NCERT Solutions for Class 12 Physics Chapter 1 Electric Charges and Fields

NCERT Solutions for Class 12 Physics Chapter 1 Electric Charges and Fields part of NCERT Solutions for Class 12 Physics. Here we have given. NCERT Solutions for Class 12 Physics Chapter 1 Electric Charges and Fields

 Board CBSE Textbook NCERT Class Class 12 Subject Physics Chapter Chapter 1 Chapter Name Electric Charges and Fields Number of Questions Solved 34 Category NCERT Solutions

Question 1.
What is the force between two small charged spheres having charges of 2 x 10-7 C and 3 x 10-7 C placed 30 cm apart in the air?

Question 2.
The electrostatic force on a small sphere of charge 0.4 μC due to another small sphere of charge -0.8 μC in air is 0.2 N.
(a) What is the distance between the two spheres?
(b) What is the force on the second sphere due to the first?
(a) Force on charge 1 due to charge 2 is given by the relation

Question 3.
Check that the ratio ke2/G memp. is dimensionless. Lookup a Table of Physical Constants and determine the value of this ratio. What does the ratio signify?

Thus, the given ratio is a number and is dimensionless. This ratio signifies that electrostatic force between electron and proton is very-very large as compared to the gravitational force between them.

Question 4.
(a) Explain the meaning of the statement ‘electric charge of a body is quantised.’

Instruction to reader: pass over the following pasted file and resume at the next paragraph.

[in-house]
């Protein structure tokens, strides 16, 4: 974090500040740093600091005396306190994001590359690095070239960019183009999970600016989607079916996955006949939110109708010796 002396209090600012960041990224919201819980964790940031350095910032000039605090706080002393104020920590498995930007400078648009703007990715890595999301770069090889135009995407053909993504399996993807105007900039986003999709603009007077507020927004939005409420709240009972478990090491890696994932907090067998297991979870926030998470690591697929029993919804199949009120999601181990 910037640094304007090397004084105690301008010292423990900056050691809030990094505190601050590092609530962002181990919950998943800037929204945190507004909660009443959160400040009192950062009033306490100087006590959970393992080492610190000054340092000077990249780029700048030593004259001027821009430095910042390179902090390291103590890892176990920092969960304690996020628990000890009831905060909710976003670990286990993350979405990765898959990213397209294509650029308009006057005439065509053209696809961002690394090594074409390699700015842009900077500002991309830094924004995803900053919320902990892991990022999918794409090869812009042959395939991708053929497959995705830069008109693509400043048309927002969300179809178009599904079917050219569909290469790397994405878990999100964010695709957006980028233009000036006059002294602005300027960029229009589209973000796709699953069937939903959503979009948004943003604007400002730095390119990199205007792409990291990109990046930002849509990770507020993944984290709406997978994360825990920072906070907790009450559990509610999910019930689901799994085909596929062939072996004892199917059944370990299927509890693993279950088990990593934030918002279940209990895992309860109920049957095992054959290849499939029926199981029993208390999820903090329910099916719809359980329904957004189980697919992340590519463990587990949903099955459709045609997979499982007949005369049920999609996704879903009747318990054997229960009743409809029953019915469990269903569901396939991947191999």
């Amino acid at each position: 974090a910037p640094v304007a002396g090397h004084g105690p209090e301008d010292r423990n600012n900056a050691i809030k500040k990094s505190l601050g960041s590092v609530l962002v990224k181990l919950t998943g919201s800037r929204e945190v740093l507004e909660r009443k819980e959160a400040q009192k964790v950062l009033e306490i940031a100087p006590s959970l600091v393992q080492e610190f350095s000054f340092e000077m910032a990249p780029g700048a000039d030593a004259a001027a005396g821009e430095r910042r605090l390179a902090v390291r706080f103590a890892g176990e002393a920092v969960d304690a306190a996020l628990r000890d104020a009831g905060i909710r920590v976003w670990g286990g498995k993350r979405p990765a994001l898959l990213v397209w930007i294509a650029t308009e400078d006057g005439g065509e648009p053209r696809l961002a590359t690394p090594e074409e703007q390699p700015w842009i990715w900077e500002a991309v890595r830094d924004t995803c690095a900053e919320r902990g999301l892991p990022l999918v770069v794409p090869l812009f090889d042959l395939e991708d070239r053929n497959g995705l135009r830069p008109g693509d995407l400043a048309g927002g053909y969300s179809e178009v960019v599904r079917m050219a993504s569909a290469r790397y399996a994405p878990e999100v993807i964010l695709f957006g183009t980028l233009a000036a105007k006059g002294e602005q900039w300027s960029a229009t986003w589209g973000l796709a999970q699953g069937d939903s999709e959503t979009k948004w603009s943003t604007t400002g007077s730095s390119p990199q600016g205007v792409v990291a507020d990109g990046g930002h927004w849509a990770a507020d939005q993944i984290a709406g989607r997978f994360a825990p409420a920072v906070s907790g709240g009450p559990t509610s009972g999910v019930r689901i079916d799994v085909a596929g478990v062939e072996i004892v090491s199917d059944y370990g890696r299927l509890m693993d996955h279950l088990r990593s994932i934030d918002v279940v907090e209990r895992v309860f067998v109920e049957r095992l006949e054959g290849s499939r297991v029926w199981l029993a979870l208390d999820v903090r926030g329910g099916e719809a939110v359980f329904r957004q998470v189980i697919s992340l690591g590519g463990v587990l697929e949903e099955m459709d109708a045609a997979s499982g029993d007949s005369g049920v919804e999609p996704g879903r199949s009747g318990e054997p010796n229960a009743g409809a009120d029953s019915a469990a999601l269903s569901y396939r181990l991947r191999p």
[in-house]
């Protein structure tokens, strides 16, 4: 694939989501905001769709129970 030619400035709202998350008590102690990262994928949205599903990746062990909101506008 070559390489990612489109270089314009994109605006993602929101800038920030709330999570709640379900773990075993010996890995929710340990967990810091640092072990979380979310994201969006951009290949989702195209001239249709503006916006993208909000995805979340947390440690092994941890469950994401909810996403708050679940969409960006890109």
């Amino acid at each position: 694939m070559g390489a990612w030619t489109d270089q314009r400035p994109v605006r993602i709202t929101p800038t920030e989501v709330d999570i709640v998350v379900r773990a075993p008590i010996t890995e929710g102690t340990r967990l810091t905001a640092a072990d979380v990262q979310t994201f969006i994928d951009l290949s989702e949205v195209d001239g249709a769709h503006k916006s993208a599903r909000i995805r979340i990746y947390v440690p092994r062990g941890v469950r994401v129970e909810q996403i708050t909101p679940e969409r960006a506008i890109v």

(b) Why can one ignore quantisation of electric charge when dealing with macroscopic i.e., large-scale charges?
(a) Charge occurs in nature as a discrete entity. One packet of charge (least quantity) is called quantum charge. It is represented by ‘e‘. Generally, charge of an electron is represented by ‘e’ and charge of a proton is represented by ‘+ e’. Therefore, the charge possessed by any charged body will be an integral multiple of ± e, ie., ne where n = 1, 2, 3,
∴ q = ± ne
The fact that electric charge collections are integral multiples of the fundamental electronic charge was proved experimentally by Millikan.

(b) While dealing with the large-scale electrical phenomenon, we ignore the quantization of charge because the magnitude of charge of proton and electron is so small. For continuous charge distribution, charge can be accounted in terms of charge density such as linear charge density λ etc. We need not go for individual charges.

Question 5.
When a glass rod is rubbed with a silk cloth, charges appear on both. A similar phenomenon is observed with many other pairs of bodies. Explain how this observation is consistent with the law of conservation of charge.
Before rubbing, both the glass rod and the silk cloth are electrically neutral. In other words, the net charge on the glass rod and the silk cloth is zero. When the glass rod is rubbed with silk cloth, a few electrons from the glass rod get transferred to the silk cloth. As a result, the glass rod becomes positively charged and the silk cloth negatively charged. Since the magnitude of positive charge on the glass rod is the same as that of negative charge on the silk, the net charge on the system is zero. Thus the appearances of charge on the glass rod and the silk cloth is in accordance with the law of conservation of charges.